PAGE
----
Essentially a coupe version of the company's beloved Boxster, the Porsche Cayman answers the wishes of those who love the idea of that roadster's mid-engine chassis, tidy dimensions and entry-level pricing matched to the added structural stiffness and security of a fixed-roof body style. Debuting for the 2006 model year — nearly a decade after its platform mate — the Porsche Cayman delivers athletic handling, daily-driver comfort and a very engaging personality.
Two generations of the Porsche Cayman were produced over the course of 10 model years. In keeping with the company's philosophy, the changes through the years were subtle but worthwhile. Upgrades to performance, safety and styling made newer models even more desirable than the already competent ones that came before.
Although the Cayman has since been succeeded by the 718 Cayman, a used Porsche Cayman undeniably remains one of the top sports car choices for serious driving enthusiasts.
Used Porsche Cayman Models
The second-generation Cayman was produced 2014 through 2016. As with its Boxster sibling, it featured crisper exterior styling and a richer interior than the original. Although its performance was only incrementally better than before, that's not a bad thing since it's hard to improve on near-perfection. Electric power-assisted steering debuted on this Cayman, and even though it sacrificed a bit of road feel, it still remained one of the most gratifying connections between the driver's hands and the front tires. Slightly longer and lower than before, this Cayman boasted wider front and rear tracks to further optimize its handling.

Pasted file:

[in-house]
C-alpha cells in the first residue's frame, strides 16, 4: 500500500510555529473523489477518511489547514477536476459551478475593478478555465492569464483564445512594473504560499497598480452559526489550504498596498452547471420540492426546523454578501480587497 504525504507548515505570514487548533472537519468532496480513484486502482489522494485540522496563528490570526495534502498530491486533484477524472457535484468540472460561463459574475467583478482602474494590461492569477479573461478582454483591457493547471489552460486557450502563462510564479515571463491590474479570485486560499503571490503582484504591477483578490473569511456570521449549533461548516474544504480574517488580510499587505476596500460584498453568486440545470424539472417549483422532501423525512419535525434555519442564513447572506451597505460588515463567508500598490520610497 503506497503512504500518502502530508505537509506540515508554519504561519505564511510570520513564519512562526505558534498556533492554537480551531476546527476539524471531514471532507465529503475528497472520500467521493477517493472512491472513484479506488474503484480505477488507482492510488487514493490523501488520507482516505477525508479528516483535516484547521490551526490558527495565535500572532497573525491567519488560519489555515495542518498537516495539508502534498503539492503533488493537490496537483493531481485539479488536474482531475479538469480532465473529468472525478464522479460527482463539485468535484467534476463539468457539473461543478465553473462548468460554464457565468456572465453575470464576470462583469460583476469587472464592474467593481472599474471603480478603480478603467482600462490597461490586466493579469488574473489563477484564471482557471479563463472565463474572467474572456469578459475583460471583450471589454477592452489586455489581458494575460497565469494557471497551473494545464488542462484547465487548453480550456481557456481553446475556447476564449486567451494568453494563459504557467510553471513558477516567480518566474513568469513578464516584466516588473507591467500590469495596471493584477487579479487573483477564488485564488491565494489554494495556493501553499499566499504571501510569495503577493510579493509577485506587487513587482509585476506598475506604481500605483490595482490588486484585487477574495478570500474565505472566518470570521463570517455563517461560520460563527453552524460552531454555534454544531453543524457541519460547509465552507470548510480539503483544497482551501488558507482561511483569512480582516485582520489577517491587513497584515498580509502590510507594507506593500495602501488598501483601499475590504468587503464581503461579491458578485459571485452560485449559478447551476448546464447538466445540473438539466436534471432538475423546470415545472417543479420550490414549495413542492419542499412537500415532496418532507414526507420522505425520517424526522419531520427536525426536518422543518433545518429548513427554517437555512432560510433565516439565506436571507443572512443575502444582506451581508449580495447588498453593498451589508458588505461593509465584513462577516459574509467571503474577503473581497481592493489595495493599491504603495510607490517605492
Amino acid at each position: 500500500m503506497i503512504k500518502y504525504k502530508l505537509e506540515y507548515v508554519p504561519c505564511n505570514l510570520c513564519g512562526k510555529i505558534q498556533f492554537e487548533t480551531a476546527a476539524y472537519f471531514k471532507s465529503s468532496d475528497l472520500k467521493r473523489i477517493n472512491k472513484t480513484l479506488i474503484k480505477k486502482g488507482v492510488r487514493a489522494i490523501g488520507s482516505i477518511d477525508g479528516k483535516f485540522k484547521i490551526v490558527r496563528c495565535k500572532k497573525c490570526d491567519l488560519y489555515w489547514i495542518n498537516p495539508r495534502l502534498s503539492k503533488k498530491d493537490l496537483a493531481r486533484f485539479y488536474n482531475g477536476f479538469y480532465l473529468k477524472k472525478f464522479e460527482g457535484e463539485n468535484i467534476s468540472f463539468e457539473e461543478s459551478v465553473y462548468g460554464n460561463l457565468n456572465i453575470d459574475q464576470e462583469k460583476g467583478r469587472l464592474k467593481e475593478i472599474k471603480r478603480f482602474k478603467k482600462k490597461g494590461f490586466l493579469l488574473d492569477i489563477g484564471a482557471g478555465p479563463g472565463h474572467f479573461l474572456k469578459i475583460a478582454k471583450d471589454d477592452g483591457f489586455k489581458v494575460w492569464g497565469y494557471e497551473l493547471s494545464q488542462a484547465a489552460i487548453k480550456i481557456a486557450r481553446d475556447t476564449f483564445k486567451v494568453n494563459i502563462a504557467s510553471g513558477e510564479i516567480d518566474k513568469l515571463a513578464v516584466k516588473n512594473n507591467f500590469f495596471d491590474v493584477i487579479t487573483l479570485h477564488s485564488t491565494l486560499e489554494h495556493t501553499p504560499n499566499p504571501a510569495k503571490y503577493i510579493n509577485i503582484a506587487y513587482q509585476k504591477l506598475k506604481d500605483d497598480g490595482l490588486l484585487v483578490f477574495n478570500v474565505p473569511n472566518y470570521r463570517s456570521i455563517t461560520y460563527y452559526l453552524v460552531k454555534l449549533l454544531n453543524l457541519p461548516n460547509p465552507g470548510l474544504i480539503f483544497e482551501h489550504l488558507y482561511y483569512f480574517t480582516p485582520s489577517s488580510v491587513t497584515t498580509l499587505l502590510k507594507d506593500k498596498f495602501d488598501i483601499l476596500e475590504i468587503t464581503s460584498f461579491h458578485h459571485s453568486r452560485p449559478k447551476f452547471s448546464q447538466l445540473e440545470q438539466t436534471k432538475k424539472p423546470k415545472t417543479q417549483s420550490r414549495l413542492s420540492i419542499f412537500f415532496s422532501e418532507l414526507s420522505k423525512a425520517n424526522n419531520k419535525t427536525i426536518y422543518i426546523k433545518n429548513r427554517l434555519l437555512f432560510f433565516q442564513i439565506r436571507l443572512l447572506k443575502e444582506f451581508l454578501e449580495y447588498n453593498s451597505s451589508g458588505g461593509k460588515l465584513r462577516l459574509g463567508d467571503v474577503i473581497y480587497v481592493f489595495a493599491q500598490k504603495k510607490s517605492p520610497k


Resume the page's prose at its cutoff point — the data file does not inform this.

Initially, three trim levels were offered: base, S and GTS. The base Cayman came with a 2.7-liter horizontally opposed six-cylinder engine (flat-six) making 275 horsepower, whereas the Cayman S packed a 3.4-liter flat-six rated at 325 hp. The GTS' tweaked 3.4-liter flat-six cranked out 340 hp.